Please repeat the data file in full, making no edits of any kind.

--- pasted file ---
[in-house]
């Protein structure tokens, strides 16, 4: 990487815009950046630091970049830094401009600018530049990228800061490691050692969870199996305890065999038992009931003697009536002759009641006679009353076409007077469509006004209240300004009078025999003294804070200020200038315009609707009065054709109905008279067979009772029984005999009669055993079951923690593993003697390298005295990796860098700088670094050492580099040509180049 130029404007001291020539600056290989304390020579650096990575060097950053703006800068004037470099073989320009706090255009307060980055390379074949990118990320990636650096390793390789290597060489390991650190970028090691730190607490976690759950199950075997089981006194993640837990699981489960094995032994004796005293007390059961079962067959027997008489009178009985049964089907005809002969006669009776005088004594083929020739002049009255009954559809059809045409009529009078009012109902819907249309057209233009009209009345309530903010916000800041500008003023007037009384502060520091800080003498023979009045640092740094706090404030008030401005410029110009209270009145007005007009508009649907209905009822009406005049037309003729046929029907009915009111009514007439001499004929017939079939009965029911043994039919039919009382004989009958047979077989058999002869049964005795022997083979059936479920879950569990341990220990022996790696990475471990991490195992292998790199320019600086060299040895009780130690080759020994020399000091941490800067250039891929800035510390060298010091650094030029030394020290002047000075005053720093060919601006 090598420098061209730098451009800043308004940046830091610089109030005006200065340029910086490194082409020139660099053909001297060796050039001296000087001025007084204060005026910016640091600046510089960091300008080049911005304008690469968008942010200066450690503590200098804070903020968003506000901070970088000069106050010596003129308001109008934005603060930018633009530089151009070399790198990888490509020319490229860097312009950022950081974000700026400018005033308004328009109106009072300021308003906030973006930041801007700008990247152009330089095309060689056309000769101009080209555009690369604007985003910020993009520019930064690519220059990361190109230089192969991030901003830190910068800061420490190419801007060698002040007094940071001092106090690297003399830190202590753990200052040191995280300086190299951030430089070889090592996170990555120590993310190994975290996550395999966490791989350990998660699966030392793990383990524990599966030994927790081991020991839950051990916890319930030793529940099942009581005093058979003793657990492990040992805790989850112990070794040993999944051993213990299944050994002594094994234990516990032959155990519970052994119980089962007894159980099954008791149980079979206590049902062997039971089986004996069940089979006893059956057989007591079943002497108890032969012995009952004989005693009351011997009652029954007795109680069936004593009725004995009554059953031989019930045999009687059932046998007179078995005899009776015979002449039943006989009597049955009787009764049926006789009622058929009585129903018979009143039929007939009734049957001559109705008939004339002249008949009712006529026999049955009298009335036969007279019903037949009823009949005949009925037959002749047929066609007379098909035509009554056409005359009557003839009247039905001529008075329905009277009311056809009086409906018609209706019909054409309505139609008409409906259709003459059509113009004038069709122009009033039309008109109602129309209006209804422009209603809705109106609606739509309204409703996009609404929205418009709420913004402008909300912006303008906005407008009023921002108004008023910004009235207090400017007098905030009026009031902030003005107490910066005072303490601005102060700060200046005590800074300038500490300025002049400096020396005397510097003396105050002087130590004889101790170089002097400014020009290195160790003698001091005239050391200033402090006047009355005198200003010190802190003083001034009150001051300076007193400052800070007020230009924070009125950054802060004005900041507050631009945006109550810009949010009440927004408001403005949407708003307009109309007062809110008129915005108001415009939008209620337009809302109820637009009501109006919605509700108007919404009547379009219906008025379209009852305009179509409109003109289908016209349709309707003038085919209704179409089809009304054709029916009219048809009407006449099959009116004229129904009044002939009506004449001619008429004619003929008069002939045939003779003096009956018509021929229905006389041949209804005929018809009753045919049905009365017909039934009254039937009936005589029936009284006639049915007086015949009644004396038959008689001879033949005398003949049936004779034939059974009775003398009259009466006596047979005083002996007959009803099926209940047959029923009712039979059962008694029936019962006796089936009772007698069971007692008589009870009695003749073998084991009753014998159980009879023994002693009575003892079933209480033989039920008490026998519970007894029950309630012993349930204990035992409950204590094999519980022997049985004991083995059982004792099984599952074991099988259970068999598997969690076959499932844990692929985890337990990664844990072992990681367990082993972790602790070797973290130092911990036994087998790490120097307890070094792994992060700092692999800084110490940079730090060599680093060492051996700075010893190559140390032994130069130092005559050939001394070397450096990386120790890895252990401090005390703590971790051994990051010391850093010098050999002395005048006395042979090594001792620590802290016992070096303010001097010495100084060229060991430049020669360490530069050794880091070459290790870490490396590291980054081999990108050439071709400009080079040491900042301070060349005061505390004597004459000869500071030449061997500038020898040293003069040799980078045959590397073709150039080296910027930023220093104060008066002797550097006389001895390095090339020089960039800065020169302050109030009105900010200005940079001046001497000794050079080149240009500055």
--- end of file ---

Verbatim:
[in-house]
């Protein structure tokens, strides 16, 4: 990487815009950046630091970049830094401009600018530049990228800061490691050692969870199996305890065999038992009931003697009536002759009641006679009353076409007077469509006004209240300004009078025999003294804070200020200038315009609707009065054709109905008279067979009772029984005999009669055993079951923690593993003697390298005295990796860098700088670094050492580099040509180049 130029404007001291020539600056290989304390020579650096990575060097950053703006800068004037470099073989320009706090255009307060980055390379074949990118990320990636650096390793390789290597060489390991650190970028090691730190607490976690759950199950075997089981006194993640837990699981489960094995032994004796005293007390059961079962067959027997008489009178009985049964089907005809002969006669009776005088004594083929020739002049009255009954559809059809045409009529009078009012109902819907249309057209233009009209009345309530903010916000800041500008003023007037009384502060520091800080003498023979009045640092740094706090404030008030401005410029110009209270009145007005007009508009649907209905009822009406005049037309003729046929029907009915009111009514007439001499004929017939079939009965029911043994039919039919009382004989009958047979077989058999002869049964005795022997083979059936479920879950569990341990220990022996790696990475471990991490195992292998790199320019600086060299040895009780130690080759020994020399000091941490800067250039891929800035510390060298010091650094030029030394020290002047000075005053720093060919601006 090598420098061209730098451009800043308004940046830091610089109030005006200065340029910086490194082409020139660099053909001297060796050039001296000087001025007084204060005026910016640091600046510089960091300008080049911005304008690469968008942010200066450690503590200098804070903020968003506000901070970088000069106050010596003129308001109008934005603060930018633009530089151009070399790198990888490509020319490229860097312009950022950081974000700026400018005033308004328009109106009072300021308003906030973006930041801007700008990247152009330089095309060689056309000769101009080209555009690369604007985003910020993009520019930064690519220059990361190109230089192969991030901003830190910068800061420490190419801007060698002040007094940071001092106090690297003399830190202590753990200052040191995280300086190299951030430089070889090592996170990555120590993310190994975290996550395999966490791989350990998660699966030392793990383990524990599966030994927790081991020991839950051990916890319930030793529940099942009581005093058979003793657990492990040992805790989850112990070794040993999944051993213990299944050994002594094994234990516990032959155990519970052994119980089962007894159980099954008791149980079979206590049902062997039971089986004996069940089979006893059956057989007591079943002497108890032969012995009952004989005693009351011997009652029954007795109680069936004593009725004995009554059953031989019930045999009687059932046998007179078995005899009776015979002449039943006989009597049955009787009764049926006789009622058929009585129903018979009143039929007939009734049957001559109705008939004339002249008949009712006529026999049955009298009335036969007279019903037949009823009949005949009925037959002749047929066609007379098909035509009554056409005359009557003839009247039905001529008075329905009277009311056809009086409906018609209706019909054409309505139609008409409906259709003459059509113009004038069709122009009033039309008109109602129309209006209804422009209603809705109106609606739509309204409703996009609404929205418009709420913004402008909300912006303008906005407008009023921002108004008023910004009235207090400017007098905030009026009031902030003005107490910066005072303490601005102060700060200046005590800074300038500490300025002049400096020396005397510097003396105050002087130590004889101790170089002097400014020009290195160790003698001091005239050391200033402090006047009355005198200003010190802190003083001034009150001051300076007193400052800070007020230009924070009125950054802060004005900041507050631009945006109550810009949010009440927004408001403005949407708003307009109309007062809110008129915005108001415009939008209620337009809302109820637009009501109006919605509700108007919404009547379009219906008025379209009852305009179509409109003109289908016209349709309707003038085919209704179409089809009304054709029916009219048809009407006449099959009116004229129904009044002939009506004449001619008429004619003929008069002939045939003779003096009956018509021929229905006389041949209804005929018809009753045919049905009365017909039934009254039937009936005589029936009284006639049915007086015949009644004396038959008689001879033949005398003949049936004779034939059974009775003398009259009466006596047979005083002996007959009803099926209940047959029923009712039979059962008694029936019962006796089936009772007698069971007692008589009870009695003749073998084991009753014998159980009879023994002693009575003892079933209480033989039920008490026998519970007894029950309630012993349930204990035992409950204590094999519980022997049985004991083995059982004792099984599952074991099988259970068999598997969690076959499932844990692929985890337990990664844990072992990681367990082993972790602790070797973290130092911990036994087998790490120097307890070094792994992060700092692999800084110490940079730090060599680093060492051996700075010893190559140390032994130069130092005559050939001394070397450096990386120790890895252990401090005390703590971790051994990051010391850093010098050999002395005048006395042979090594001792620590802290016992070096303010001097010495100084060229060991430049020669360490530069050794880091070459290790870490490396590291980054081999990108050439071709400009080079040491900042301070060349005061505390004597004459000869500071030449061997500038020898040293003069040799980078045959590397073709150039080296910027930023220093104060008066002797550097006389001895390095090339020089960039800065020169302050109030009105900010200005940079001046001497000794050079080149240009500055």